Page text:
- None could name any other existing party, which they think could manage the covid crisis better (we are faced with an unprecedented situation).
- Majority of the politicians are corrupt, incompetent and lazy. They should be doing much more for their citizens, considering how much they get paid (from citizens’ taxes).
- Czech parliamentary politics hollowed of any morality or ethics.
- Sense of a large gap between the politicians/their manner of ‘doing politics’ and the people. Lack of representation – majority of the participants, when asked, said they did not know who to vote. There does not seem to be any political party which would represent their interests (however varied they are).
- Loss of trust in state institutions.
- The pandemic has unveiled to the “middle classes” (those who, often for the first time, found themselves in need of state support because of covid), that the social welfare system is designed in such a way, to make the receipt of benefits extremely difficult and invasive.
- Stigmatization around receiving state support.
*in Czech, as well as in other CEE countries, social welfare constitutes a lower % of the GDP, in comparison to western Europe. Recipients of state welfare are also subjected to more rigorous controls and checks (source).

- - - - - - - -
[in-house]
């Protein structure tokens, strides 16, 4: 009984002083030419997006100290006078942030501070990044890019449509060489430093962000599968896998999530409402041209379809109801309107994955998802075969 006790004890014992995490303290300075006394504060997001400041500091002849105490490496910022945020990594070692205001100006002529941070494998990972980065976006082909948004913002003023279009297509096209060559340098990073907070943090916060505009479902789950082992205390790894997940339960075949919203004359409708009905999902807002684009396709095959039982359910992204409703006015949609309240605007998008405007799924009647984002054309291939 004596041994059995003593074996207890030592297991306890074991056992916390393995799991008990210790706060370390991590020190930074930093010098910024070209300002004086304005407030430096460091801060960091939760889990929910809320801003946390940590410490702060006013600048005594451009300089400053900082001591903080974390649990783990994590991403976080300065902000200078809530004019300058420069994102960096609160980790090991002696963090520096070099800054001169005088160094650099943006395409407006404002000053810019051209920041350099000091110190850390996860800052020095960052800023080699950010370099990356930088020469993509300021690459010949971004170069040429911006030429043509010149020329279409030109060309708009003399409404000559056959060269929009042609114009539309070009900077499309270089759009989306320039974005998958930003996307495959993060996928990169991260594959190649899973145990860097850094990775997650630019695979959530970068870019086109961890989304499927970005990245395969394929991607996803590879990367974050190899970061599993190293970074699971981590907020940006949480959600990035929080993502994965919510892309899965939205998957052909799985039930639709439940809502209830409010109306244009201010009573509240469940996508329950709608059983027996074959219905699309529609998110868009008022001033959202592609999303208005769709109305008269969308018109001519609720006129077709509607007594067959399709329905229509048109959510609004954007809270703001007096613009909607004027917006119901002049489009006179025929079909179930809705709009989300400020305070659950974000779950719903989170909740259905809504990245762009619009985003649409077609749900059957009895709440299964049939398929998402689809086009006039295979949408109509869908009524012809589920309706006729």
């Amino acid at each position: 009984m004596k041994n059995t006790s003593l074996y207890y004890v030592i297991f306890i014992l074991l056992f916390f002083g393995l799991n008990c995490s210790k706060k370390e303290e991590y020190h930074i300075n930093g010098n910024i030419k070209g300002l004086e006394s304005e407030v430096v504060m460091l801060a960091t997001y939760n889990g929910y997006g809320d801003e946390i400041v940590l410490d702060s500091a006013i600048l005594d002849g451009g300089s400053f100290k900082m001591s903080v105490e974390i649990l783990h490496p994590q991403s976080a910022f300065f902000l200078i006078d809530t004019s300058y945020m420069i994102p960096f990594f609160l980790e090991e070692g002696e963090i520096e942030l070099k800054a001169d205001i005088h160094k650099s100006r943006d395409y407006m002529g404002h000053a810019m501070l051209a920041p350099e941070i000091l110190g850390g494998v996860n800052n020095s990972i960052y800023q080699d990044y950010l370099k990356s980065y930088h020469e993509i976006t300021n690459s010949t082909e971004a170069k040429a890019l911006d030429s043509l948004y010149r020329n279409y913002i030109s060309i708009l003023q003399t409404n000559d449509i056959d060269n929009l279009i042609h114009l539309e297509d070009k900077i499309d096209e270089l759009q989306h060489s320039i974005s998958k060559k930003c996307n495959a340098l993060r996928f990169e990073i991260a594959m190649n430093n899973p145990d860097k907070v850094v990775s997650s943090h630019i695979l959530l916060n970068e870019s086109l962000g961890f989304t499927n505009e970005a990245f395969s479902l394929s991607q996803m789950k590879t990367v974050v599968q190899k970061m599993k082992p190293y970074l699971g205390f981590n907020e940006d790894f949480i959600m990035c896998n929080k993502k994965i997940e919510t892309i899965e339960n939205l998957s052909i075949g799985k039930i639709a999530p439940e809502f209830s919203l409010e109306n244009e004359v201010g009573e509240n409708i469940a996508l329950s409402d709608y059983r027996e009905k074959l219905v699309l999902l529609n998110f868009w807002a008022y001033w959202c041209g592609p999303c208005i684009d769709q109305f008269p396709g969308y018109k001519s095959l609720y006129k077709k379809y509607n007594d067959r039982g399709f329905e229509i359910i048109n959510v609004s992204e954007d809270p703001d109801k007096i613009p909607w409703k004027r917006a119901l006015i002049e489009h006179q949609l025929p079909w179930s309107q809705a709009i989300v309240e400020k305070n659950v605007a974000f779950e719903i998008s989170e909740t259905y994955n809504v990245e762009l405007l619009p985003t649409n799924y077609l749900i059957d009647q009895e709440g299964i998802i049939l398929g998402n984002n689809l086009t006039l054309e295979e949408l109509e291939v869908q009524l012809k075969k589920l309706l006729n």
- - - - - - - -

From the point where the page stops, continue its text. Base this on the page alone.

Widely circulating discussions on the extent, form and amount of state compensations during the pandemic. A notion that if the state paid the full compensation, people would abuse it.
*The discourse of nemakačenko - ‘lazy workers’ and ‘welfare abuser’ is extremely pervasive in the Czech context, and is part of the dominant neoliberal ideology, which has been strongly cultivated since the era of privatisation in the 90s.
Fears over growing state debt – the Czech economy cannot afford to compensate for the loss of income (re: covid). Fear over the uncertain futures – global financial crisis.
- Almost all participants mentioned to have been exposed to some disinformation campaigns and covid related conspiracies circulating in the digital sphere.
- A general sense of mystery surrounding the epidemic. There might be something ‘bigger’ going on behind the scenes that we (as regular people) do not know about.
- Covid as a tool to achieve a profound geopolitical transformation at a global scale.
- Bringing new opportunities for capital accumulation.
- Frequent mentions of covid as a biological weapon, artificially invented to curtail worldwide population growth.
- General mistrust and uncertainty around vaccination.
- Czech people described as inward looking, envious and individualistic (weak sense of collective identity).
- Lacking an international perspective + intolerant to difference.
- Tendency to always somehow circumvent the rules.
- Germany repeatedly described in the manner of an unfulfilled aspiration (politically, economically, socio-culturally)
Phase II. What’s next?
In the second phase of my fieldwork, I intend to focus explicitly on online spaces where, to put it more broadly, Czech netizens express their views re: the covid crisis and its political handling. While during the first phase of my fieldwork, I approached the research questions via the problematic of covid and its socioeconomic impacts, I now intend to shift the focus on their political expressions in the online spaces. In doing so, I will use the outcomes of my initial research to better contextualise the multiple interactions/discussions taking place on the web.